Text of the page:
Vancouver, B.C. [December 3]—Vancouver sex workers and their allies have released “Know Your Rights” cards for sex workers in Canada ahead of the one-year anniversary of the federal laws and are urging the new federal government to make repealing the sex work laws a priority.
The Downtown Eastside Sex Workers United Against Violence (SWUAV) and Pivot Legal Society have launched a series of “Know Your Rights” cards to inform sex workers which of the activities related to their work are illegal. The cards will be distributed to sex workers in Vancouver and across Canada, with the hope that can help sex workers stay safe until the laws are changed.
“There remains a great deal of confusion among sex workers in Canada about how, where, and with whom they can safely do their work,” says Brenda Belak, lawyer and sex workers’ rights campaigner at Pivot Legal Society. “We’re confident that the new federal government recognizes the urgent need to end the criminalization of the sex trade that endangers sex workers. Until the current laws are repealed, however, sex workers need to know what aspects of their work are considered illegal and make them potential targets of police enforcement.”
The Conservative government’s Protection of Communities and Exploited Persons Act (Bill C-36) became law on December 6, 2014. Under the new sex work laws most aspects of the sex trade have been criminalized, replicating the impacts of the harmful laws struck down by the Supreme Court of Canada in its landmark Bedford ruling in 2013.
The “Know Your Rights” cards describe the restrictions on sex work under the new laws, which criminalize the purchase of sex by clients, advertising, and communication in specific public places, including at or next to schools, playgrounds, and daycares. Sex workers are prohibited from working together and with third parties, which could help keep them safer. The laws also prohibit working indoors in commercial enterprises, such as massage parlours.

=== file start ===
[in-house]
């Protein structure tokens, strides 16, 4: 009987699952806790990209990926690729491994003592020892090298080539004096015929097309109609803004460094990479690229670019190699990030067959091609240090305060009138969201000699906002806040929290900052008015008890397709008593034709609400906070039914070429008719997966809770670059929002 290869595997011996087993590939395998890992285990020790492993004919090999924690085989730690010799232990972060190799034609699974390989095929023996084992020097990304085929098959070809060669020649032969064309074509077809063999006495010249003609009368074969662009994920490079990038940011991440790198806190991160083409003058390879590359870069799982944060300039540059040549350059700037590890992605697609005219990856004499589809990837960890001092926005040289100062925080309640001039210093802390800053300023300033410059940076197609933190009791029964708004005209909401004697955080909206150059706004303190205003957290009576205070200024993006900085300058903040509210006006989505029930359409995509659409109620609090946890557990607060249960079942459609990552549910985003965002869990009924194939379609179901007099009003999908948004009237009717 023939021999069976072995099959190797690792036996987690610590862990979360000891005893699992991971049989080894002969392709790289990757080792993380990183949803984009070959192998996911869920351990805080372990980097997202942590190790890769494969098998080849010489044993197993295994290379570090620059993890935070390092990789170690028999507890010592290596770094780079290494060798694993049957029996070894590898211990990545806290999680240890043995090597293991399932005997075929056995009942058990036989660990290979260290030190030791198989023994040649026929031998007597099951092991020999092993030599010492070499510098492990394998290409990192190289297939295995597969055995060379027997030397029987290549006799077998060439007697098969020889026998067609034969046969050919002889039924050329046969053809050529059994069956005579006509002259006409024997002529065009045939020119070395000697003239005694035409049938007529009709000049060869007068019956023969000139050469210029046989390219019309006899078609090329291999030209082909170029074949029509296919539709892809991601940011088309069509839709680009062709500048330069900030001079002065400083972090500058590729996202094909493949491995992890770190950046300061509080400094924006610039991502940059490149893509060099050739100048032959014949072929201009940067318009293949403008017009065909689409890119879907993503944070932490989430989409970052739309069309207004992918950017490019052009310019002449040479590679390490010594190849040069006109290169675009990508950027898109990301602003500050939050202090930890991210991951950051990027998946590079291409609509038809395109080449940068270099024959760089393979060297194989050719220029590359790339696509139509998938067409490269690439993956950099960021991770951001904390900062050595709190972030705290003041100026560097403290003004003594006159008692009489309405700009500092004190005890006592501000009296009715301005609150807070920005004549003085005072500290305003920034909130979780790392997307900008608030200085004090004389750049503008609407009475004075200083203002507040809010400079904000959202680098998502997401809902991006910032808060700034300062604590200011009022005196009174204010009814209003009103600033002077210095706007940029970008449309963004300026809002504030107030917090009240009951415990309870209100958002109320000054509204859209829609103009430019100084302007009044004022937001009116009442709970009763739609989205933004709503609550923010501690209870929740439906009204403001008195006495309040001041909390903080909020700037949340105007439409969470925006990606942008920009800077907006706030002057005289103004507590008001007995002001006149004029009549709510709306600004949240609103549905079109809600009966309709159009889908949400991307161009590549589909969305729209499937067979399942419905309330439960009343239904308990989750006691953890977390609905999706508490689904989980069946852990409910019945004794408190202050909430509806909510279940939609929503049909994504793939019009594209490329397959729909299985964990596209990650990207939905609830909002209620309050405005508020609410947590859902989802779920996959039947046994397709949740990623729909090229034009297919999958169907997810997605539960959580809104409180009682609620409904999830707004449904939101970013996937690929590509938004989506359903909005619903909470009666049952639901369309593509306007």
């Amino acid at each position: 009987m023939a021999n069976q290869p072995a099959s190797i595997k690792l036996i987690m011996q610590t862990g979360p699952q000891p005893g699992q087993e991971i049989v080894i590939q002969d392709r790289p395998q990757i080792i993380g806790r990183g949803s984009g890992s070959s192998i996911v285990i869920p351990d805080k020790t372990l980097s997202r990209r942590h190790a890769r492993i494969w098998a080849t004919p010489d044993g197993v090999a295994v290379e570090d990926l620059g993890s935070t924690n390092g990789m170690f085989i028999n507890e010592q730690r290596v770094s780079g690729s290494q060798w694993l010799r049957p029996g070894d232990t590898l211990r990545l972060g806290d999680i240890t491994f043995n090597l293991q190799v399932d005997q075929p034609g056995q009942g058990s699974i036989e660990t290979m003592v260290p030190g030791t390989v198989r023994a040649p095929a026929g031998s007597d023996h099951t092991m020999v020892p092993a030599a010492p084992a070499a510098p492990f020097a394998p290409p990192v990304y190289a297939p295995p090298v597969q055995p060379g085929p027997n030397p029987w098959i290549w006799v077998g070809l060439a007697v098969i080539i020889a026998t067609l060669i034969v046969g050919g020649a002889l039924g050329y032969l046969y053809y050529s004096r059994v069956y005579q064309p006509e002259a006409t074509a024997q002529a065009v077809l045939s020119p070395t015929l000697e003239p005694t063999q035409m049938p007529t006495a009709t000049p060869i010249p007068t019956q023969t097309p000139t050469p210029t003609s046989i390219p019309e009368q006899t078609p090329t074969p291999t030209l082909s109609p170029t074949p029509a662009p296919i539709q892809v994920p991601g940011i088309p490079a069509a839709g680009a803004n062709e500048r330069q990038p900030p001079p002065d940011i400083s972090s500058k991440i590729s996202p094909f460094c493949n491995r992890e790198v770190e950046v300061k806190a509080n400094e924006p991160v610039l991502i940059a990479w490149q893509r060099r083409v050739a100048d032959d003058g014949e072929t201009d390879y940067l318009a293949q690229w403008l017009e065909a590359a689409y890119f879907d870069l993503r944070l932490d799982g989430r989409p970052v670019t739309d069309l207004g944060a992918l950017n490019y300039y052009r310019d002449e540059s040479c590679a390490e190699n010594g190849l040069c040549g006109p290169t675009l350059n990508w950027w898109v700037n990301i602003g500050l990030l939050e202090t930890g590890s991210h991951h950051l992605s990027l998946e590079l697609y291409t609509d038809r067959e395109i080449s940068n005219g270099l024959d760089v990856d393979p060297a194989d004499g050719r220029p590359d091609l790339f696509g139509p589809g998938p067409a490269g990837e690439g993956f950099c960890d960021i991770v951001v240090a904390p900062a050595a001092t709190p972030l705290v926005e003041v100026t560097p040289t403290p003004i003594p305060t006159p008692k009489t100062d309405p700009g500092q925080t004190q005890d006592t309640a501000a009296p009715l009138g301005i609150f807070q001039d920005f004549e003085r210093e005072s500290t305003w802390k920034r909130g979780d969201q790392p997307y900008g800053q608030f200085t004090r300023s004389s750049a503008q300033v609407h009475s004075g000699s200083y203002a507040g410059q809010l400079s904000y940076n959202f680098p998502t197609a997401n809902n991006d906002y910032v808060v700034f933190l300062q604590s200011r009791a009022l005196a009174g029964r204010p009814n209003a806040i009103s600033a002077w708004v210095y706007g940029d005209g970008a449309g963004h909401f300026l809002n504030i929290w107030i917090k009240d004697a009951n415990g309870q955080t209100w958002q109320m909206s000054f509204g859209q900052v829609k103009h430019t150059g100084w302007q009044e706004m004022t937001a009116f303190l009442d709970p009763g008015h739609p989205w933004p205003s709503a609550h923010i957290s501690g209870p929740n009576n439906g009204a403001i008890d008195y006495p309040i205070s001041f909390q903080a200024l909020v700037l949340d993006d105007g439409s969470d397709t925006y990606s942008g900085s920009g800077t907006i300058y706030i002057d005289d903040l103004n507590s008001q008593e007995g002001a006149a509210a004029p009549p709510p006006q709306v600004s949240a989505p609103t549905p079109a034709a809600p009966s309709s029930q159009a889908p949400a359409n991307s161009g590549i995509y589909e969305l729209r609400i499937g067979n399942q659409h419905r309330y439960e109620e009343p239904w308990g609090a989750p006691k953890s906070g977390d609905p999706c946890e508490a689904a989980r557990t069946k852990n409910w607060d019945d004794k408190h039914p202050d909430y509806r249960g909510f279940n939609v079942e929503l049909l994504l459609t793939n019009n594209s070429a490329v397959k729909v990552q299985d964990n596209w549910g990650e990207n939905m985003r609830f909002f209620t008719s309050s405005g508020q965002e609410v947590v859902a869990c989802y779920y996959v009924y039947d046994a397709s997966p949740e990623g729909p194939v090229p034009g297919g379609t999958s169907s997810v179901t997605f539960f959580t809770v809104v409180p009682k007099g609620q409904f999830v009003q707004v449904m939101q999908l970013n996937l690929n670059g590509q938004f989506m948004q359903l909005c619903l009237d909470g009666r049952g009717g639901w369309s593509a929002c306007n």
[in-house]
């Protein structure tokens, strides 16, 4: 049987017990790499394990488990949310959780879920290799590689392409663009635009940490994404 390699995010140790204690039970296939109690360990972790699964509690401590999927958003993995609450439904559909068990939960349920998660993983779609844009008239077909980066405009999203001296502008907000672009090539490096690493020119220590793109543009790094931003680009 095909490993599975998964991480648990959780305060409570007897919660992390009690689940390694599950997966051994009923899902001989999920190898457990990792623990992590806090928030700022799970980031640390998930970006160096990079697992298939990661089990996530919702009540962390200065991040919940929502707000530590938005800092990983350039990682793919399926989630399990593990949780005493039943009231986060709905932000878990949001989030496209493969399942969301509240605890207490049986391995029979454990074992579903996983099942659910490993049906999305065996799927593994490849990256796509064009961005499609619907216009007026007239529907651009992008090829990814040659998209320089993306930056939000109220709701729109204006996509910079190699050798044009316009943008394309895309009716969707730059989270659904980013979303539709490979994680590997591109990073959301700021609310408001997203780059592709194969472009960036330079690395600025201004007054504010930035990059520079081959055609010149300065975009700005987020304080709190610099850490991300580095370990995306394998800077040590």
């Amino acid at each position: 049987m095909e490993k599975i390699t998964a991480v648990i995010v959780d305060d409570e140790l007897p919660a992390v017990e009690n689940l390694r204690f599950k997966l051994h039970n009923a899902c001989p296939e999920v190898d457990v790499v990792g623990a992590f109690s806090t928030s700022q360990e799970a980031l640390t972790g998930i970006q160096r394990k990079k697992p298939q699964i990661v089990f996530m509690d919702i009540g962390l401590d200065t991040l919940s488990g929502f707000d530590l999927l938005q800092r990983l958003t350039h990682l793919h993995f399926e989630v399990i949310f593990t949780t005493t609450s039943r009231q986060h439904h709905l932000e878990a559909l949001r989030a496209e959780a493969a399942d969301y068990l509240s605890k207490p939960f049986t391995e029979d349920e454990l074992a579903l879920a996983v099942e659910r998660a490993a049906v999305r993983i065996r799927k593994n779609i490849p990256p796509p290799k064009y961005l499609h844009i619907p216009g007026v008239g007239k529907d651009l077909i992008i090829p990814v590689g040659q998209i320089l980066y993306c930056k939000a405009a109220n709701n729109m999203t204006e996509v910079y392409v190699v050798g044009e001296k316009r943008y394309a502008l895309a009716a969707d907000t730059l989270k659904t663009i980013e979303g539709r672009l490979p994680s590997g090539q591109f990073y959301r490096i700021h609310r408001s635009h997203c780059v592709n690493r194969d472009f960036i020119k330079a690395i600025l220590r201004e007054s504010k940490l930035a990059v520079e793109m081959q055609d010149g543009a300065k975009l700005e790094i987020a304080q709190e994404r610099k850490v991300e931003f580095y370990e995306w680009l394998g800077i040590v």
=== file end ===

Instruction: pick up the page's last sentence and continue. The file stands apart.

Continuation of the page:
“Women working indoors appreciate the safety these spaces provide, however, ongoing police crackdowns of these venues across Canada continue to create fear of police,” says Alison Clancey, executive director of Supporting Women’s Alternatives Network (SWAN), which supports migrant and immigrant sex workers. “As a result, when violence actually does occur, sex workers are disinclined to report it to police. We need the laws to stop putting sex workers in danger, and also allow sex workers to build relationships with the police who should be protecting them.”
The Vancouver Police Department created Guidelines together with community groups that require officers to prioritize sex workers’ safety over law enforcement. The rights card for sex workers about these Guidelines advises sex workers that the “POLICE SHOULD NOT harass, target, arrest or intimidate you for doing sex work” and encourages sex workers to report police misconduct. Pivot and SWUAV have asked other municipal police departments and the RCMP to adopt similar policies.
“We are really happy that this policy is in place, but regardless of how police may or may not enforce laws, it doesn’t change the fact that our work is illegal,” says DJ Joe, co-founder of SWUAV. “SWUAV members are worried that the laws force sex workers to continue to hide from police, work alone, and do their work under dangerous conditions.”
The “Know Your Rights” cards can be found here: